Uber gained 2.2% after joining the S&P 500. Jabil and Builders FirstSource also joined the index. They replaced Sealed Air, Alaska Air and SolarEdge Technologies which will join the S&P SmallCap 600 index. Spotify jumped 7.5% after unveiling a plan to lay off 17% of its staff. It will also cut costs due to the economic slowdown. AT&T chose Ericsson, rather than Nokia, to modernise its mobile phone network in the US. According to Bloomberg, the contract could be worth $14bn over 5 years.


The NIKKEI 225 and TOPIX fell 1.88% and 0.63% as investors adjusted portfolios ahead of the year end and the yen rallied against the dollar due to the interest rate gap narrowing. The market was also concerned about slower global growth after soft data in the US, China and Europe. 

Electric Power & Gas rose 5.41% on lower crude oil prices. Insurance gained 4.62%, led by Sompo Holdings (+7.34%), a non-life insurer, which ramped up its earnings guidance and is expected to launch a share buyback, and Dai-ichi Life (+5.91%), whose investment business could benefit if the BoJ were to change its monetary policy. Warehousing & Harbour Transportation rose 1.96% on buying of value stocks. On the other hand, Mining slumped 5.61% as commodity prices weakened due to concerns over slowing global economies. Machinery fell a further 3.01% as the yen appreciated. Metal products declined 2.55% on profit taking.

M3 (healthcare services) and Tokyo Electron, a semiconductor manufacturing equipment maker, tumbled 9.69% and 6.62%, respectively, as large-cap growth stocks were sold in a volatile week. Panasonic (electronic products) shed another 6.31% as the yen continued to strengthen against major currencies.

The dollar continued to fall from the low-148s to the high-143s against the yen, mainly due to the narrowing interest rate gap. Comments from BOJ governors triggered market speculation that negative interest rates might soon end and the yen pushed even higher. 


In China, November’s Caixin Services PMI rose to a three-month high of 51.5, or ahead of the 50.5 estimated. The Politburo pledged to strengthen the government’s fiscal measures and make monetary policy more effective, bolstering efforts to stabilise growth. CPCA reported a strong 29% YoY increase in NEV deliveries (+6% MoM). Moody’s Investors Service cut its outlook for Chinese sovereign bonds to negative from stable while retaining a long-term rating of A1. Singapore and China plan to establish a 30-day visa-free travel arrangement between the two countries. Third-quarter results at NIO were in line: revenues rose 117% QoQ to RMB 19bn and the net loss narrowed by a significant 27.8%. Wuxi Biologics issued a profit warning on weaker-than-expected trading due to funding challenges faced by biotech customers. Tesla is reportedly planning to resume the construction of its Shanghai Phase III factory.

South Korea: the US unveiled rules for foreign entities in its electric car tax credit eligibility. Korean battery players would need to adjust their JV holding structures with Chinese partners accordingly. SK Group rolled out a major senior management reshuffle with seven SK companies having new CEOs.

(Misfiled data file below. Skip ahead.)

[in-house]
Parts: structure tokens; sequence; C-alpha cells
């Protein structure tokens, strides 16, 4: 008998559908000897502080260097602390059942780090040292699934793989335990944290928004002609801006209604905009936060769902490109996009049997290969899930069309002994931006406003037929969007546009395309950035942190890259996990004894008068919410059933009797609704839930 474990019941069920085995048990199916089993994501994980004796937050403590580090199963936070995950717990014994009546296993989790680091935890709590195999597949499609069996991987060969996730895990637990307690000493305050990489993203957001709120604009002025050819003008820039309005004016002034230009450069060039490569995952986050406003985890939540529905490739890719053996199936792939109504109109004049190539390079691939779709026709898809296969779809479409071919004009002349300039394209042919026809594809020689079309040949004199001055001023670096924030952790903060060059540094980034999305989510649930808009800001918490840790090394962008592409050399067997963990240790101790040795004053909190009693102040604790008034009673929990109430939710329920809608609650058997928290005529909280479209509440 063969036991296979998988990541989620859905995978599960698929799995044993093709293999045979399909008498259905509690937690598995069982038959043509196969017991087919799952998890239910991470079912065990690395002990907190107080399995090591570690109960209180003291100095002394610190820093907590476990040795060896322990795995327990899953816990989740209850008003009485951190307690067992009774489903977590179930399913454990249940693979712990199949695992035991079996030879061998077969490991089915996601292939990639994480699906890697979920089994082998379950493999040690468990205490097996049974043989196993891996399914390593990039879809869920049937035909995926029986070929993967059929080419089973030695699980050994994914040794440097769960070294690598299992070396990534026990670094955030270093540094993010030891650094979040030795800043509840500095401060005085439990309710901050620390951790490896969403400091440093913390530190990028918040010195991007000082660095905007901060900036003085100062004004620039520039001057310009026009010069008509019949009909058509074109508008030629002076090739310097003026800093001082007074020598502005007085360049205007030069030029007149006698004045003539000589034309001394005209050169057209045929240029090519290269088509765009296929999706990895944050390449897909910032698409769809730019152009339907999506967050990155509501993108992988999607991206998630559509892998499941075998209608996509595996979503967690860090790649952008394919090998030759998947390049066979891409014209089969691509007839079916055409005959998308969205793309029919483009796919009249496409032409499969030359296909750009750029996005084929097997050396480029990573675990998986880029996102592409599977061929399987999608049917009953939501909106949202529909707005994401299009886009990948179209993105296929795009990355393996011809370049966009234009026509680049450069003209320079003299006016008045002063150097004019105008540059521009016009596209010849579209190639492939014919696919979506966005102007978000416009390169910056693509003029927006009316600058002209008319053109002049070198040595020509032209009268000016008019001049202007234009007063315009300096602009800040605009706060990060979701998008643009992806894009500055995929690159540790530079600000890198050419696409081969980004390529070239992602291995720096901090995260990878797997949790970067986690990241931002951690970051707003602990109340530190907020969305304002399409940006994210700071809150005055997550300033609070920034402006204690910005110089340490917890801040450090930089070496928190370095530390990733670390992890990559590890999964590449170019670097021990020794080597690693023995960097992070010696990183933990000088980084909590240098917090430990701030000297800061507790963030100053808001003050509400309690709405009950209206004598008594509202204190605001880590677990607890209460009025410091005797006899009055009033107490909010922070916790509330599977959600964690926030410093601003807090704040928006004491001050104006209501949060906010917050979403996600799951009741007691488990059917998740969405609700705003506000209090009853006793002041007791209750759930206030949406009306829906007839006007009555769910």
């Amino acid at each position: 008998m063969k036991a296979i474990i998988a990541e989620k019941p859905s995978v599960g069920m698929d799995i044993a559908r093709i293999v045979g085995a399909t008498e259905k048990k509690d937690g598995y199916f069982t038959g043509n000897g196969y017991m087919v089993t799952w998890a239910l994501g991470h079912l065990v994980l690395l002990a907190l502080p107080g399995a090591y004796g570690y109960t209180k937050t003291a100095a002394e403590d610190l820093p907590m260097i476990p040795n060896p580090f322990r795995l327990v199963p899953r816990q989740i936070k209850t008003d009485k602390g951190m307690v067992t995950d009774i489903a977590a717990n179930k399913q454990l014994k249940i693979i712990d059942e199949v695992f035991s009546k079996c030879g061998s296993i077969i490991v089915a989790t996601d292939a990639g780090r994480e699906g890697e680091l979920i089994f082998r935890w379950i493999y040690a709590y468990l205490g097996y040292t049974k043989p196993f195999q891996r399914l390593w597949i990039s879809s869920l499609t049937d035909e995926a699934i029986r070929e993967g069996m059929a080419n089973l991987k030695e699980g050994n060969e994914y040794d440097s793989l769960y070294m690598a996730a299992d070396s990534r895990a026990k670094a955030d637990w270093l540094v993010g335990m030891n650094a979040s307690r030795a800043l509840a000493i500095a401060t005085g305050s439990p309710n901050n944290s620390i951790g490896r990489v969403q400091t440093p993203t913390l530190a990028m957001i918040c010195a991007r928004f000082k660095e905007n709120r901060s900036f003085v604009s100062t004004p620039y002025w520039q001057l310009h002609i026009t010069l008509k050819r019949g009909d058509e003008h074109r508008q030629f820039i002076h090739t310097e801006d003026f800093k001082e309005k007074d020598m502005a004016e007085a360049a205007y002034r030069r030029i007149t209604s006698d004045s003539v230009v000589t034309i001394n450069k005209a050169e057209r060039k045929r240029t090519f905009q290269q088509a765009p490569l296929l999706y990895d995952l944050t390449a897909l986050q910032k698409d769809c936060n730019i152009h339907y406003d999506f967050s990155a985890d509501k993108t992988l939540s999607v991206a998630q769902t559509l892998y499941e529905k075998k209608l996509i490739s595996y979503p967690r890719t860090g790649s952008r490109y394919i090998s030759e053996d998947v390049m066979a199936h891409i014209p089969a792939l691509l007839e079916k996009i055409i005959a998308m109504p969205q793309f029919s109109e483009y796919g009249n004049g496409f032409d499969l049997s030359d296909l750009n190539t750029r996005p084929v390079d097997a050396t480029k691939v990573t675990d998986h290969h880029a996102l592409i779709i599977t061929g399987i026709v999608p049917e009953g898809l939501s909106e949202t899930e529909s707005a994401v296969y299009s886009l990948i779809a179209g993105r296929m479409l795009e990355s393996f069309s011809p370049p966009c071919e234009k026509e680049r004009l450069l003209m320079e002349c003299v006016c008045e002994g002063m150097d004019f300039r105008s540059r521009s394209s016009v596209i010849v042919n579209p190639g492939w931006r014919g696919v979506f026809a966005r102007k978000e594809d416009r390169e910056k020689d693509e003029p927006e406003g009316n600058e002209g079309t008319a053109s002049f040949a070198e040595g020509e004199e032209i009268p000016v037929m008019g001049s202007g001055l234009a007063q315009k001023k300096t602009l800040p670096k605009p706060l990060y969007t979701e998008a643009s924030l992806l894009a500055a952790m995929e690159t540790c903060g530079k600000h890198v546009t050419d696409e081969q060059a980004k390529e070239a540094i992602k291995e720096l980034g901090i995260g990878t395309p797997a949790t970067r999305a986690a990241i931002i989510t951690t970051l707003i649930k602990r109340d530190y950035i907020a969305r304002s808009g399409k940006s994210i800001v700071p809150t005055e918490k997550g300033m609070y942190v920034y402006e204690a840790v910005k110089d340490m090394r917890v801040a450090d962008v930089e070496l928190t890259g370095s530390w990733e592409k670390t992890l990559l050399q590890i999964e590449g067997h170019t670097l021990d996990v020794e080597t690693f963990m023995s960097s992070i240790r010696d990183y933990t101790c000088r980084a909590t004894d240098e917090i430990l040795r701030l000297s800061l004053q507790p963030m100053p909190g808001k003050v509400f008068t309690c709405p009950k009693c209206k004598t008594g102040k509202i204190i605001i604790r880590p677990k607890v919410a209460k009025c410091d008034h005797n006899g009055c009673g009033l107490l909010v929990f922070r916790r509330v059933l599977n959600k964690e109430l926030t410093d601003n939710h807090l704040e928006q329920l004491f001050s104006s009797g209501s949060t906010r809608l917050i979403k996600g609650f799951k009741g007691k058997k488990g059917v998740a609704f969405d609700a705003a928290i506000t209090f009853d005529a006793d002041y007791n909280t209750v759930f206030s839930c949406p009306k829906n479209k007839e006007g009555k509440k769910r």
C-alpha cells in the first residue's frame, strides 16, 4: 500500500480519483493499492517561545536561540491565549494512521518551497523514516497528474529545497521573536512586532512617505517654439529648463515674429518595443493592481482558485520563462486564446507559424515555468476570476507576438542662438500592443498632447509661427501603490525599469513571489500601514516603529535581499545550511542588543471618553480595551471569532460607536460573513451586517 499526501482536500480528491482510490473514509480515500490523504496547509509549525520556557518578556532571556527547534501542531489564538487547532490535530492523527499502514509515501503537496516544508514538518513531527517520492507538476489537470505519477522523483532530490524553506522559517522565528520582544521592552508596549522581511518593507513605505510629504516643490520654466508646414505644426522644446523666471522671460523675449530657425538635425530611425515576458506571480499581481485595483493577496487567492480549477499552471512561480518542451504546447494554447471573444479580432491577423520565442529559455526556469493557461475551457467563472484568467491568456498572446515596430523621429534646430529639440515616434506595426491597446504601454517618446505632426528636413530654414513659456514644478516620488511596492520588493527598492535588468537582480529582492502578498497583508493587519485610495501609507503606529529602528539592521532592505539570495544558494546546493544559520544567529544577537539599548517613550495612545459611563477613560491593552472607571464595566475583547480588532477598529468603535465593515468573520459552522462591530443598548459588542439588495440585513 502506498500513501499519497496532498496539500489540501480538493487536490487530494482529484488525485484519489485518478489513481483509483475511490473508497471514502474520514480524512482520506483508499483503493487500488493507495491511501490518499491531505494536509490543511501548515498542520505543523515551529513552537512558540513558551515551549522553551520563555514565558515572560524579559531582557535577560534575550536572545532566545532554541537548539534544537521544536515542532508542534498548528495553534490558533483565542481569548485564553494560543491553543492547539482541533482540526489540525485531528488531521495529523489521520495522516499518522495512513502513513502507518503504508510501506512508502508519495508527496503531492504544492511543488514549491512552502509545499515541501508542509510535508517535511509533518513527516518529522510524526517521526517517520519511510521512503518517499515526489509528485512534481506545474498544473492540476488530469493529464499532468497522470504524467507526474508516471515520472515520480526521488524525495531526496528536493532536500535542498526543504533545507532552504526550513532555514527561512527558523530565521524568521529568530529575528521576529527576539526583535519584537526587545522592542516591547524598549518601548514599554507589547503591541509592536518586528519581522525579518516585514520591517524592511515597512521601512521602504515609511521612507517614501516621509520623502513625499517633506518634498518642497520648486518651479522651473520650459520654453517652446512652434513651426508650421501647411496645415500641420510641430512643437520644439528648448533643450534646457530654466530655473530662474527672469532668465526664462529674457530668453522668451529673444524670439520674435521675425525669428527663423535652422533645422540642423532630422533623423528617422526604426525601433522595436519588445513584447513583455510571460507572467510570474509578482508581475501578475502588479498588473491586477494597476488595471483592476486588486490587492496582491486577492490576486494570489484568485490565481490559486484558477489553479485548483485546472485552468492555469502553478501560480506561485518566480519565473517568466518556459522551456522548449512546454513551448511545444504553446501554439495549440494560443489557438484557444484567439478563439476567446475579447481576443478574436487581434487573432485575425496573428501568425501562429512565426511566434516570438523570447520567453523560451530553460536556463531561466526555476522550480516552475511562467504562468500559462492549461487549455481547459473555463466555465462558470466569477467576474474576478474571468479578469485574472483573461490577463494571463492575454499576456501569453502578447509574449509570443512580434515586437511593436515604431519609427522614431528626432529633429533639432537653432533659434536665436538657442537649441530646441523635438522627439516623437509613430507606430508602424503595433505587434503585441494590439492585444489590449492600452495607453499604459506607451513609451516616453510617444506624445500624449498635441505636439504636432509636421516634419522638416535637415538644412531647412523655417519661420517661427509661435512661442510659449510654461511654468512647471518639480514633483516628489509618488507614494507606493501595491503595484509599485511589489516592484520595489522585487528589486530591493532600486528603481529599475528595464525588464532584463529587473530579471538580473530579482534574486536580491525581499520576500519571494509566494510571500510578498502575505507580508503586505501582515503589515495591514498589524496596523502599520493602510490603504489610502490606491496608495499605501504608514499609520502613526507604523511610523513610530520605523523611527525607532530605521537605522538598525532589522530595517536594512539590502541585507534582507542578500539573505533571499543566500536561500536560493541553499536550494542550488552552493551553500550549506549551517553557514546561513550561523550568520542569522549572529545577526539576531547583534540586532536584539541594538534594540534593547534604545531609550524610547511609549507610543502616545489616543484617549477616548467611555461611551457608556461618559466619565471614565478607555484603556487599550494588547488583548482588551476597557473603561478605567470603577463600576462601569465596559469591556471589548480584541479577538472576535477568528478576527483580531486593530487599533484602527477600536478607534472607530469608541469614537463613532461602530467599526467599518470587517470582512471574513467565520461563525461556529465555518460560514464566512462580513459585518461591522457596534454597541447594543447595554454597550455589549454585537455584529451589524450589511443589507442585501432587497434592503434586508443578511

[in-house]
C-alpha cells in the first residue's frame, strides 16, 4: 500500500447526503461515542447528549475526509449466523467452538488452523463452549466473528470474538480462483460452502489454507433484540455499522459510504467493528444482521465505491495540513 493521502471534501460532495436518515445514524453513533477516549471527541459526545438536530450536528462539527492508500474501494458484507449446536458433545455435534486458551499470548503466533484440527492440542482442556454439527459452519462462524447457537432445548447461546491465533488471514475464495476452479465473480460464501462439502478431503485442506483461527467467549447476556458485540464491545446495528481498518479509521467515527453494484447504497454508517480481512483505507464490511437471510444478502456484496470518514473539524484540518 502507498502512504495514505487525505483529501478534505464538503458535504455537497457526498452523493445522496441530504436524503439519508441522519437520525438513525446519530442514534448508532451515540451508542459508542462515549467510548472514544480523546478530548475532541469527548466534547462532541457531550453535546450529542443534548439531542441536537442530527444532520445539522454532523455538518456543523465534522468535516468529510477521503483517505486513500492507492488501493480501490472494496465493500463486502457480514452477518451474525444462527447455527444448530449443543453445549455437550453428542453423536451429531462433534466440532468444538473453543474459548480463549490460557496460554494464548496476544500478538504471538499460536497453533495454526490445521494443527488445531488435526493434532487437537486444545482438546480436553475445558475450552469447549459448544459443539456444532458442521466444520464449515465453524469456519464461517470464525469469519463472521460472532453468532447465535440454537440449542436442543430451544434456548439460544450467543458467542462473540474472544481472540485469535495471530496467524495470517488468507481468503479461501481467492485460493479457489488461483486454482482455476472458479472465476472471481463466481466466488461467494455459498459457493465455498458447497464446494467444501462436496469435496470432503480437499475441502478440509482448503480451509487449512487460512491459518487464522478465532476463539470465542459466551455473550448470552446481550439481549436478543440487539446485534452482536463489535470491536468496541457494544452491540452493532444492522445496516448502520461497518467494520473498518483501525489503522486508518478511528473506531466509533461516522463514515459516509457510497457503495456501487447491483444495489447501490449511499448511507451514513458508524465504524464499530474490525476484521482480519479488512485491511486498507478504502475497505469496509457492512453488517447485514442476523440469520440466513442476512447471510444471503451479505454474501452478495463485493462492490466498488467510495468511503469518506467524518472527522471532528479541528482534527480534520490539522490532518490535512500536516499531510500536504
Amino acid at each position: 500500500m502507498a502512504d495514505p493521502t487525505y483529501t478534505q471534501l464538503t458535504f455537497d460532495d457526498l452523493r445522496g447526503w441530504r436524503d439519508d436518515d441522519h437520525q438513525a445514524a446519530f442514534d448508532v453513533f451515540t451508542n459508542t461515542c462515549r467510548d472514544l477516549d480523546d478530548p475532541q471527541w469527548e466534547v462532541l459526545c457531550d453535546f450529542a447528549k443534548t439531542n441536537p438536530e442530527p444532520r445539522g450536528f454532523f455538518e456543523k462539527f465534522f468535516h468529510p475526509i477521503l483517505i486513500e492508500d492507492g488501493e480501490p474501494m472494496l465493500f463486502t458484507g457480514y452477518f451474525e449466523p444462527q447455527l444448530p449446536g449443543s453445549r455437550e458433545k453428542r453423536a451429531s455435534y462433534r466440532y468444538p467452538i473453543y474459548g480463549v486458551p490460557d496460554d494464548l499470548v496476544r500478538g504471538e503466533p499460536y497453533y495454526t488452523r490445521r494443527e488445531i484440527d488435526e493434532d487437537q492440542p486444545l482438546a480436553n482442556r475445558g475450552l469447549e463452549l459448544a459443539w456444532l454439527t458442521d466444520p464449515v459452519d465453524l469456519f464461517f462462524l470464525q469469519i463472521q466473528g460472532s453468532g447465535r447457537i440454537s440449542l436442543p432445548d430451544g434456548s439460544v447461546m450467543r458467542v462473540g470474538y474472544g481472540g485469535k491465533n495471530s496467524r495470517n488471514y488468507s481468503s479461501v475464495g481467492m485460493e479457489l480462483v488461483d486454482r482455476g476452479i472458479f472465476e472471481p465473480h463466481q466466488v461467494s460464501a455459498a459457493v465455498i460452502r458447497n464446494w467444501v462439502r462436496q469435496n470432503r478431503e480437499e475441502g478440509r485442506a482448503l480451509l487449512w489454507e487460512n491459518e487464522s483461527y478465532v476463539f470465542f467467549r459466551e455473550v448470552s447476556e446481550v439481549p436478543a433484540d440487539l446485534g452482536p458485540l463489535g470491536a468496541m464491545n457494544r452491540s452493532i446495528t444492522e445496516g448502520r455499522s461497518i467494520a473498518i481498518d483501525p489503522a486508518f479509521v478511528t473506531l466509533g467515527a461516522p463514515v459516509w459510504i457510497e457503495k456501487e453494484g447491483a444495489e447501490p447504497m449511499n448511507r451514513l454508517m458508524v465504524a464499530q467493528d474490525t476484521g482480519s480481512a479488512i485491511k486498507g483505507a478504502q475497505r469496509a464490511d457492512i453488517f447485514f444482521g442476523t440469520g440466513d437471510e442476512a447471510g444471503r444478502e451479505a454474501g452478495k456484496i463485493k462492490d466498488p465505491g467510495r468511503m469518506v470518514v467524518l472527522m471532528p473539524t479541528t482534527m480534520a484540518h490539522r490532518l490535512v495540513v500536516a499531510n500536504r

In India, November services PMI dropped to a year low of 56.9 against 58.4 in October due to lower demand but remained in expansion territory. GST revenue collection for November was INR 1.67 trillion, + 15% YoY or the highest growth rate ever. Siemens AG is to acquire an 18% stake from Siemens Energy Holdings. HCL Tech is to sell a stake in a UK joint venture to State Street. Paytm announced plans to materially scale back smaller-ticket loans due to macro uncertainty and RBI regulatory guidance. Apple expressed a preference for sourcing batteries for the upcoming iPhone 16 from Indian factories.

In Brazil, third-quarter GDP expanded 2% YoY and 0.1% sequentially, or above estimates. The increase was driven by the agricultural sector. The government accepted IOC but limited the assets that can be classified as shareholder equity; the bill has been sent to Congress. Weg will invest 1.2 billion reais over the next 3 years to expand transformer production capacity in Brazil, Mexico and Colombia. The Sabesp privatisation bill was approved by the Legislative Assembly.  According to the FT, Natura has explored divesting most of its Avon International businesses, following sales of TS and Aesop. Anima confirmed its intention to sell Sao Judas University and a stake in Inspiralli. Sugar futures fluctuated near a three-month low as upward revisions to production estimates in Brazil eased concerns over supply shortages in the near term.

In Mexico, CPI 2H/November came in below expectations, with the headline figure in deflationary territory. The government announced increases of 20% in the minimum wage, starting in January 2024. Oil exports increased 14% in October.

Argentina: according to the local press, Santiago Bausili will lead the Central Bank. Bausili worked with Luis Caputo (future Minister of the Economy) in the Macri administration. Bausili is an economist with experience in global banks and was finance secretary during the Macri administration. Fintech Ualá, the Buenos Aires-based fintech backed by George Soros, Steve Cohen and Tencent Holdings, will begin offering no-fee credit cards Friday to its five million customers in Argentina.